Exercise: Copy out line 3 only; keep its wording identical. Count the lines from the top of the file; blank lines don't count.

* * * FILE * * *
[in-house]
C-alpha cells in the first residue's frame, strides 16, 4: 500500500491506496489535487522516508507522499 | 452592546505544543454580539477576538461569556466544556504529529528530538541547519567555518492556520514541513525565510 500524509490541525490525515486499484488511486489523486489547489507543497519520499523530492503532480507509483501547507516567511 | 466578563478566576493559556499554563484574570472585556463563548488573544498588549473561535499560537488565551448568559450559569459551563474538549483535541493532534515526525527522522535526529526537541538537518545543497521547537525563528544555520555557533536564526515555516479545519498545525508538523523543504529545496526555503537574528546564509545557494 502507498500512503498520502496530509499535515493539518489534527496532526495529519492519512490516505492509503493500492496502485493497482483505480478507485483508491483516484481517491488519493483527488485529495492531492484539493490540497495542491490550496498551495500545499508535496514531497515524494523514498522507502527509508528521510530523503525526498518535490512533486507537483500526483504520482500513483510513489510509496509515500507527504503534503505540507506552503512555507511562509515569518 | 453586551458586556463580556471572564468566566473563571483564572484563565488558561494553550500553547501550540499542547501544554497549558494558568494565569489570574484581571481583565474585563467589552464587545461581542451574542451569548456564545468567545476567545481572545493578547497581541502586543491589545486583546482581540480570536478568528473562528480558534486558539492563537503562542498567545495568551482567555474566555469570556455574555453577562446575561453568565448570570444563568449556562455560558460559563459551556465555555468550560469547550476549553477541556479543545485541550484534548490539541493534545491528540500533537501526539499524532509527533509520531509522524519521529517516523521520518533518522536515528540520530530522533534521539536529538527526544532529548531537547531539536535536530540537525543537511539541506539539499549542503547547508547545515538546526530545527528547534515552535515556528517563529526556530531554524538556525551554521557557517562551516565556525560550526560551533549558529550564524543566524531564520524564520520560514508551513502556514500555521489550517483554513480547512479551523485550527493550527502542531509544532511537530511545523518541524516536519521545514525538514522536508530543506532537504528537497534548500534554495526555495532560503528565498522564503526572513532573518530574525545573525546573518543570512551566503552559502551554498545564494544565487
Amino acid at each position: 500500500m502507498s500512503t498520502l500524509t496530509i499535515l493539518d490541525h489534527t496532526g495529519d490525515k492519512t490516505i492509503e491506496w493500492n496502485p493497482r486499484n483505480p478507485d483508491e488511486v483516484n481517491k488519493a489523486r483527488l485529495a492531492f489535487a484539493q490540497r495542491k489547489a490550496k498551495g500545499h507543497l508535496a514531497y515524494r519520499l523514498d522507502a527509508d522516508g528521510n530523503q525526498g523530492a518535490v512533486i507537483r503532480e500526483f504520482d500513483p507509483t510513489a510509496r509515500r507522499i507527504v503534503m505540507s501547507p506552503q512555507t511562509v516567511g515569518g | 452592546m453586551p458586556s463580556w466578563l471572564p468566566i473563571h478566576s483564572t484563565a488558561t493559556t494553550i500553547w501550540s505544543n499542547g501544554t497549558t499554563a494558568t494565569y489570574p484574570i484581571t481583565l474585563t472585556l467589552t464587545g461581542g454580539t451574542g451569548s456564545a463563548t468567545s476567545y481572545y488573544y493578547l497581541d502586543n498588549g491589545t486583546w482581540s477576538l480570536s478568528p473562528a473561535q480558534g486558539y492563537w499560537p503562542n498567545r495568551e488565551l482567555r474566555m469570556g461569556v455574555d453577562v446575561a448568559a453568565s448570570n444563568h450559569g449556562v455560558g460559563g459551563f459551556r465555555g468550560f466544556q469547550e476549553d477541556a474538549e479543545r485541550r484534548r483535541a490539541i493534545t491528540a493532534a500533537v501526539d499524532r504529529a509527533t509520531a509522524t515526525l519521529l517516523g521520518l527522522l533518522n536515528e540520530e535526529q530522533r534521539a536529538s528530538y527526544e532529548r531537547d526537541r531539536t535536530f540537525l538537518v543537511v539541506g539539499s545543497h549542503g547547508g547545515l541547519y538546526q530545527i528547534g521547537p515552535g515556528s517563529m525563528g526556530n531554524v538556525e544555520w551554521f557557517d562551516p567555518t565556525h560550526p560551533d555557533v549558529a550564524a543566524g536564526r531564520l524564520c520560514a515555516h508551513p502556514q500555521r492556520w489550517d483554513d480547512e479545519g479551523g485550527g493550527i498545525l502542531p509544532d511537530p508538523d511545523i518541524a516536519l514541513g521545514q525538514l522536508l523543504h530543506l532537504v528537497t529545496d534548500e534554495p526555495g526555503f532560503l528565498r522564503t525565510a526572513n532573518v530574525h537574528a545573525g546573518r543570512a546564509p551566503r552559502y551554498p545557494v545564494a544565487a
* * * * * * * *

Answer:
Amino acid at each position: 500500500m502507498s500512503t498520502l500524509t496530509i499535515l493539518d490541525h489534527t496532526g495529519d490525515k492519512t490516505i492509503e491506496w493500492n496502485p493497482r486499484n483505480p478507485d483508491e488511486v483516484n481517491k488519493a489523486r483527488l485529495a492531492f489535487a484539493q490540497r495542491k489547489a490550496k498551495g500545499h507543497l508535496a514531497y515524494r519520499l523514498d522507502a527509508d522516508g528521510n530523503q525526498g523530492a518535490v512533486i507537483r503532480e500526483f504520482d500513483p507509483t510513489a510509496r509515500r507522499i507527504v503534503m505540507s501547507p506552503q512555507t511562509v516567511g515569518g | 452592546m453586551p458586556s463580556w466578563l471572564p468566566i473563571h478566576s483564572t484563565a488558561t493559556t494553550i500553547w501550540s505544543n499542547g501544554t497549558t499554563a494558568t494565569y489570574p484574570i484581571t481583565l474585563t472585556l467589552t464587545g461581542g454580539t451574542g451569548s456564545a463563548t468567545s476567545y481572545y488573544y493578547l497581541d502586543n498588549g491589545t486583546w482581540s477576538l480570536s478568528p473562528a473561535q480558534g486558539y492563537w499560537p503562542n498567545r495568551e488565551l482567555r474566555m469570556g461569556v455574555d453577562v446575561a448568559a453568565s448570570n444563568h450559569g449556562v455560558g460559563g459551563f459551556r465555555g468550560f466544556q469547550e476549553d477541556a474538549e479543545r485541550r484534548r483535541a490539541i493534545t491528540a493532534a500533537v501526539d499524532r504529529a509527533t509520531a509522524t515526525l519521529l517516523g521520518l527522522l533518522n536515528e540520530e535526529q530522533r534521539a536529538s528530538y527526544e532529548r531537547d526537541r531539536t535536530f540537525l538537518v543537511v539541506g539539499s545543497h549542503g547547508g547545515l541547519y538546526q530545527i528547534g521547537p515552535g515556528s517563529m525563528g526556530n531554524v538556525e544555520w551554521f557557517d562551516p567555518t565556525h560550526p560551533d555557533v549558529a550564524a543566524g536564526r531564520l524564520c520560514a515555516h508551513p502556514q500555521r492556520w489550517d483554513d480547512e479545519g479551523g485550527g493550527i498545525l502542531p509544532d511537530p508538523d511545523i518541524a516536519l514541513g521545514q525538514l522536508l523543504h530543506l532537504v528537497t529545496d534548500e534554495p526555495g526555503f532560503l528565498r522564503t525565510a526572513n532573518v530574525h537574528a545573525g546573518r543570512a546564509p551566503r552559502y551554498p545557494v545564494a544565487a